In other Gret Stet news, we’re voting on a constitutional amendment to end non-unanimous jury verdicts. Louisiana and Oregon are the only two states that have this system and we’re in a race for repeal. The odds are good that voters will end the practice next Tuesday: there’s broad bi-partisan support for the change. It’s good when the Gret Stet good guys win one. In fact, it’s great. Hopefully, that Tony the Tiger-ish sentiment will help LSU when they play Alabama tonight. Geaux Tigers.

This week’s theme song, Running On Empty, was written and recorded by Jackson Browne in 1977. It’s been used in two movies: Forrest Gump and gave Sidney Lumet’s great 1988 movie its title. We’ll have more about *that* Running On Empty after the jump.

We have two versions for your listening pleasure. Both feature brilliant lap steel playing by the great David Lindley of whom I’ll have more to say at the end of the post. Holy previews, Batman.

We may be low on gas but there’s enough in the tank to jump to the break.

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Saturday Odds & Sods: Late In The Evening

Father Mississippi by Walter Inglis Anderson.

It’s finally showing signs of cooling off in New Orleans even if it appears to be a cruel autumnal tease. The cool front helped keep Hurricane Michael away from us. It was a beast of a storm that battered the Florida panhandle and provoked PTSD flashbacks in the New Orleans area. Best wishes to everyone in the affected areas.

In more savory local news, Advocate food writer Ian McNulty wrote a piece about the surfeit of new restaurants in the city. Ian is worried that we’re losing the thread with so many eateries dependent on the tourist trade. New Orleans didn’t become a great food city with tourist traps but with restaurants serving locals. One Oceana Grill is enough. Just ask Gordon Ramsay:

You didn’t have to take that so personally, Chef Ramsay. Piss off out of my post.

This week’s theme song is appropriate because I usually post Saturday Odds & Sods at the stroke of midnight. Some of my regular readers look for it then. One would hope they’d have something better to do.

Paul Simon wrote Late In The Evening in 1980 for his One-Trick Pony album. Simon also wrote and acted in a movie of the same title, which sank without a trace. I always thought horses could swim…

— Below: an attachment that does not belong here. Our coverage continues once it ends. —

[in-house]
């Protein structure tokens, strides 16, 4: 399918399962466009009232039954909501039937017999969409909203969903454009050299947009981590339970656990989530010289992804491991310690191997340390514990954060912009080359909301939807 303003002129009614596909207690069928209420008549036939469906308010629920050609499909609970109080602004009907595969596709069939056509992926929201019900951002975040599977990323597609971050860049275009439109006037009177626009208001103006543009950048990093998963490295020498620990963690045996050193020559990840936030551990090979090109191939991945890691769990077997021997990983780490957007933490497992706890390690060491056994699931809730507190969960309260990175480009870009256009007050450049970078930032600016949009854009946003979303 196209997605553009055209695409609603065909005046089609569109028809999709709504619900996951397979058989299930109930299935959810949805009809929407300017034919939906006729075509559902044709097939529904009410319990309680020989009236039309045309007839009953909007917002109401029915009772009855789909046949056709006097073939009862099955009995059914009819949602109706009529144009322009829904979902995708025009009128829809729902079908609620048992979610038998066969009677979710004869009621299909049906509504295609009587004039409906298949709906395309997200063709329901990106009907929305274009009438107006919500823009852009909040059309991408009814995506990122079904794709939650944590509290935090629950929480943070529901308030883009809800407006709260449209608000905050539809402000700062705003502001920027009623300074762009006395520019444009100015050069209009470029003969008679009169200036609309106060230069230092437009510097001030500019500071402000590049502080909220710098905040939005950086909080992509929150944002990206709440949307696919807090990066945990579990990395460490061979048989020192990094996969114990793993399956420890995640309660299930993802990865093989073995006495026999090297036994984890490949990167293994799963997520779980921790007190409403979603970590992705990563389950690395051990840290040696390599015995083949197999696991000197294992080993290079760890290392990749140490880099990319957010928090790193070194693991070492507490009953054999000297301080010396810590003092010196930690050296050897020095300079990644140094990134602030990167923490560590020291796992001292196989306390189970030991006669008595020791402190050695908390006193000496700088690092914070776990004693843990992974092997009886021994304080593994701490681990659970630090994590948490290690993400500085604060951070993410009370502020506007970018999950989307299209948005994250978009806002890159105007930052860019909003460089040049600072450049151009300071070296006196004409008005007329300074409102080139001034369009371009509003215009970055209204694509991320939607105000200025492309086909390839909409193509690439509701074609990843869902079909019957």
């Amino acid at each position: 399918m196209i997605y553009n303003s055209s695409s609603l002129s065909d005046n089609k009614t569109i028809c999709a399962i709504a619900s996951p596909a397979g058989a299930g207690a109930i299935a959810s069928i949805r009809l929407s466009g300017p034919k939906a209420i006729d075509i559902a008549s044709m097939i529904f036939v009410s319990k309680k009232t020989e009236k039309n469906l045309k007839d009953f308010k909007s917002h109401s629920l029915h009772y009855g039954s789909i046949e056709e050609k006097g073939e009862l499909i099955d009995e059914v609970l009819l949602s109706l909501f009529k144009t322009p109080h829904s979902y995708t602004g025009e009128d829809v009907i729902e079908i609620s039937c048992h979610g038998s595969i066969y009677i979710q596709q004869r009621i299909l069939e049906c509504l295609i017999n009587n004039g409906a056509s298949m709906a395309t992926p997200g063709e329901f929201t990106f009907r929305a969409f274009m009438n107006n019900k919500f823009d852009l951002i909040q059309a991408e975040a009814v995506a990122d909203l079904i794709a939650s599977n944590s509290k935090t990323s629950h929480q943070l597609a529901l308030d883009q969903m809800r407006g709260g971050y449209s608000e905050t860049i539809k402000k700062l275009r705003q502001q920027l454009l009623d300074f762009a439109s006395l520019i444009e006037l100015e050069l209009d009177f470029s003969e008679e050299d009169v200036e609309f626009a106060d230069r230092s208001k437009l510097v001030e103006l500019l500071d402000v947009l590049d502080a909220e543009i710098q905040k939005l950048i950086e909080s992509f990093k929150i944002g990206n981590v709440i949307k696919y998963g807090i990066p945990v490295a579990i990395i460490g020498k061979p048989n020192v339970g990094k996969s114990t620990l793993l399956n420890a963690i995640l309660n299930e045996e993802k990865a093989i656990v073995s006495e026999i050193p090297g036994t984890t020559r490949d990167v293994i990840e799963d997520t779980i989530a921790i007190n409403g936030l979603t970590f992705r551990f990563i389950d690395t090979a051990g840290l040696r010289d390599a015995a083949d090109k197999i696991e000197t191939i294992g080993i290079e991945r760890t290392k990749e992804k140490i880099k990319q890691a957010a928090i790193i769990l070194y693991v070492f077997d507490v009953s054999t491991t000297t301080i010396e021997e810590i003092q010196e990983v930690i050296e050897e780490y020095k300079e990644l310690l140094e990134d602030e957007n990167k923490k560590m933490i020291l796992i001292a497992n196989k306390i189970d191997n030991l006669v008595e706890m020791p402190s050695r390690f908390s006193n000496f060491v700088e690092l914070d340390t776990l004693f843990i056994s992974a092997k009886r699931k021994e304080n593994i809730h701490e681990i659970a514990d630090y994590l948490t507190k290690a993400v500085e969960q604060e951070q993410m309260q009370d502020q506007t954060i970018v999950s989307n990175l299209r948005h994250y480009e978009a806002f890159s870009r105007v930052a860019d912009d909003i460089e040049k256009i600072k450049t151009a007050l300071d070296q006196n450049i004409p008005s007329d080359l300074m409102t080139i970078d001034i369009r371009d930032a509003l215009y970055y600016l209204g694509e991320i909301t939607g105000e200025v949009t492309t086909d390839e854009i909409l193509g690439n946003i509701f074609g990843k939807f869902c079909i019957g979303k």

We have two versions for your listening pleasure. The original hit single followed by a scorching hot live version from 1992’s Born At The Right Time tour.

I used a painting by New Orleans/Ocean Springs, MS artist Walter Anderson as the featured image because he famously tied himself to a tree during Hurricane Betsy. We grow them eccentric in these parts. If things had gone wrong, it would have given a whole new meaning to the term tie-dyed.  If that pun doesn’t make you want to jump to the break, nothing will.

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Album Cover Art Wednesday: The Velvet Underground & Nico

The Velvet Underground & Nico was born in controversy. There have been lawsuits up the wazoo over the years as well as Andy Warhol’s laughable claim to have produced the record. He knew nothing about the recording process so the engineers and John Cale did the heavy lifting. The album’s Wikipedia entry does an excellent job of explaining the gory details.

The cover is legendary but has always left me cold and I like Warhol. This was not one of his better efforts. I happen to prefer green bananas.

The album was a commercial failure but an artistic triumph. I’m not sure what I think of Warhol’s album related documentary, A Symphony of Sound, but here it is anyway:

 

 

Saturday Odds & Sods: Sweet Dreams

Any Eye For A View by Paul Fleet.